If I’m delayed can I recover my extra costs (a.k.a. damages) under the force majeure clause?

Not unless a party agreed to it in other terms of the contract. Force majeure applies only to the time to perform, not the costs. Other contract terms must be used to address the costs of delay. In one case where the judge decided that excessive rainfall was an “act of God” under the construction contract, the State of Washington was liable for damages (extra costs) only for work it expressly assumed in the contract, which in that case was permanent work and not temporary work². The court stated, “Neither party to a construction contract is liable to the other for acts of God, unless liability is expressly assumed.” However, it is vital that the parties follow notice procedures and other protocols articulated in the contract to avoid potential damages as a result of a missed step.

What can be done to minimize potential damages? Take action.

Follow Notice Procedures
Washington law requires contractors to follow contractual notice provisions unless those procedures are waived. It is common for a construction project to have changes that require notice to the other party, so take a moment to review your contract. Look for the time, type, and delivery requirements for notices about issues such as delays and extensions, supply and labor shortages, out-of-sequence work, etc. Put a timeline together and follow the procedure.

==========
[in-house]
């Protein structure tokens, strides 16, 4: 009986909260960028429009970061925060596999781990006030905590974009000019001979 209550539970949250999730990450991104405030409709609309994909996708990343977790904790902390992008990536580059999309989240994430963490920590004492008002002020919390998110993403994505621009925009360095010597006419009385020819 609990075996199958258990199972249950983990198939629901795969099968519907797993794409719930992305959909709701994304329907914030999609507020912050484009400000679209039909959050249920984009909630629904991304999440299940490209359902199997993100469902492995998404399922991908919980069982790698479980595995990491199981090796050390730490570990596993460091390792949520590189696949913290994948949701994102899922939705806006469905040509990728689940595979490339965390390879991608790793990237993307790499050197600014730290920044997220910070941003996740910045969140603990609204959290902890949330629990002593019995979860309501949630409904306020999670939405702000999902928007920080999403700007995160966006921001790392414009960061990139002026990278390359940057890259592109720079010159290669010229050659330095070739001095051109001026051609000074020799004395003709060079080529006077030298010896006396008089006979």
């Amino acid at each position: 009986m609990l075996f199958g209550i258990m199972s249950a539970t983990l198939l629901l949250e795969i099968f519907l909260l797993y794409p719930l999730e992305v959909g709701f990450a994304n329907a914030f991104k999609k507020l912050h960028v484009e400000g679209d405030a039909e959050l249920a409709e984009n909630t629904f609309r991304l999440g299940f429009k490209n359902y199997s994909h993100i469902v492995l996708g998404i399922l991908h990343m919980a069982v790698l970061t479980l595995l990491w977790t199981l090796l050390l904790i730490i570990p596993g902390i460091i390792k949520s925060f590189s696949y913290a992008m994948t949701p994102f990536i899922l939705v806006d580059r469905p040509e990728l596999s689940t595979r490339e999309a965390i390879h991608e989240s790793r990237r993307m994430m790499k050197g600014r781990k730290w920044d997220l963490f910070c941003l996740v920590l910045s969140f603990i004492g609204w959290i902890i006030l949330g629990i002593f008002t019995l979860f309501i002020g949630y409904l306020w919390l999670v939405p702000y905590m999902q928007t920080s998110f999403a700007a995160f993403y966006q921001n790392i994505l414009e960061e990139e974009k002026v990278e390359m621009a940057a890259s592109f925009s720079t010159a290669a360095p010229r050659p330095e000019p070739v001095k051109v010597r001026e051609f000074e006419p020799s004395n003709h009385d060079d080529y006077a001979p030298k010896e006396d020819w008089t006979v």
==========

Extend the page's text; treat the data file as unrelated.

Communicate, Communicate, Communicate
It’s not too soon to talk with the general contractor, subcontractors, or others on the project. If you believe supplies or materials may be delayed or you foresee labor shortages, let the other party know of your concerns and be sure to track your conversations. Also, know the procedure for reporting COVID-19 positive tests and follow jobsite sanitation procedures to ensure the safety of the workers. If you have more questions about employment-related matters as it relates to COVID-19, the Miller Nash employment team compiled a list of resources here.

Renegotiate the Contract
After reviewing your contract, it may be worth attempting to obtain a change order or to renegotiate the relevant contract terms to distribute the risk fairly and keep the job progressing. For example, general contractors may want a shortened notice timeline which would require parties to report known delays and shortages sooner; subcontractors may ask for compensation for out-of-sequence work or delayed schedules to accommodate for uncontrollable supply and material delays; owners may seek to remove overtime charges for expedited work which could assist in job completion. If you think this might be the right step for you, reach out to your primary Miller Nash attorney for assistance with drafting and negotiation.

It’s likely you will have questions about your specific contract as it relates to COVID-19. We are here for our clients, and ready to help navigate through contracts, safety, employment, real estate, and insurance questions.

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¹ Tacoma Northpark, LLC v. NW, LLC, 123 Wn. App. 73, 96 P.3d 454 (2004).
² Donald B. Murphy Contractors, Inc. v. State, 40 Wn. App. 98, 105, 696 P.2d 1270 (1985).